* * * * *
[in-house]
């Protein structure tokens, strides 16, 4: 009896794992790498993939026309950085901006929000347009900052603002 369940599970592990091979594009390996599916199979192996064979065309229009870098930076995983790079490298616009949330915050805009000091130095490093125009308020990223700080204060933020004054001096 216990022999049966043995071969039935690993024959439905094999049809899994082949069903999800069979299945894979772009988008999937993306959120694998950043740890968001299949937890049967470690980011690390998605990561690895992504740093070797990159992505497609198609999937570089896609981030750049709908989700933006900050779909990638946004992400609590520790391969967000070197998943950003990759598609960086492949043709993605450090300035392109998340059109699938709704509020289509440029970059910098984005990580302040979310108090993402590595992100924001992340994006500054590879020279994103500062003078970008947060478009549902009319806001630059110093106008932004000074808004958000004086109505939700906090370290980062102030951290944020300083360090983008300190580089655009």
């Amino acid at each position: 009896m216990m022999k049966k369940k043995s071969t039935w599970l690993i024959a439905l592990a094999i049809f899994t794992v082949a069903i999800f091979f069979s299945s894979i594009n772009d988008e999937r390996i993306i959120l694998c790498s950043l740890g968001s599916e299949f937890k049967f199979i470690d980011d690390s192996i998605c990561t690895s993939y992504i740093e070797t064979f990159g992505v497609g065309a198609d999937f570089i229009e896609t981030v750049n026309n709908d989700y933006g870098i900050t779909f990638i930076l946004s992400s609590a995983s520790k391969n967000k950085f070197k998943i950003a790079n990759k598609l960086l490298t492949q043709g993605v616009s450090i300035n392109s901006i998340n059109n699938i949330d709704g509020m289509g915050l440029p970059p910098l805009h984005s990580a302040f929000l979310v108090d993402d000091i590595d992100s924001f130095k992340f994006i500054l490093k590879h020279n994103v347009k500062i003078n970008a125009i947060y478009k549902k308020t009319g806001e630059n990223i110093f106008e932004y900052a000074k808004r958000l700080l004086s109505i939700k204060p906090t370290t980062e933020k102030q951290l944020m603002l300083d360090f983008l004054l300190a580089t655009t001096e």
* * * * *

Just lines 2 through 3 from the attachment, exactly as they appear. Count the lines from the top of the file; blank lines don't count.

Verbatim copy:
């Protein structure tokens, strides 16, 4: 009896794992790498993939026309950085901006929000347009900052603002 369940599970592990091979594009390996599916199979192996064979065309229009870098930076995983790079490298616009949330915050805009000091130095490093125009308020990223700080204060933020004054001096 216990022999049966043995071969039935690993024959439905094999049809899994082949069903999800069979299945894979772009988008999937993306959120694998950043740890968001299949937890049967470690980011690390998605990561690895992504740093070797990159992505497609198609999937570089896609981030750049709908989700933006900050779909990638946004992400609590520790391969967000070197998943950003990759598609960086492949043709993605450090300035392109998340059109699938709704509020289509440029970059910098984005990580302040979310108090993402590595992100924001992340994006500054590879020279994103500062003078970008947060478009549902009319806001630059110093106008932004000074808004958000004086109505939700906090370290980062102030951290944020300083360090983008300190580089655009």
């Amino acid at each position: 009896m216990m022999k049966k369940k043995s071969t039935w599970l690993i024959a439905l592990a094999i049809f899994t794992v082949a069903i999800f091979f069979s299945s894979i594009n772009d988008e999937r390996i993306i959120l694998c790498s950043l740890g968001s599916e299949f937890k049967f199979i470690d980011d690390s192996i998605c990561t690895s993939y992504i740093e070797t064979f990159g992505v497609g065309a198609d999937f570089i229009e896609t981030v750049n026309n709908d989700y933006g870098i900050t779909f990638i930076l946004s992400s609590a995983s520790k391969n967000k950085f070197k998943i950003a790079n990759k598609l960086l490298t492949q043709g993605v616009s450090i300035n392109s901006i998340n059109n699938i949330d709704g509020m289509g915050l440029p970059p910098l805009h984005s990580a302040f929000l979310v108090d993402d000091i590595d992100s924001f130095k992340f994006i500054l490093k590879h020279n994103v347009k500062i003078n970008a125009i947060y478009k549902k308020t009319g806001e630059n990223i110093f106008e932004y900052a000074k808004r958000l700080l004086s109505i939700k204060p906090t370290t980062e933020k102030q951290l944020m603002l300083d360090f983008l004054l300190a580089t655009t001096e």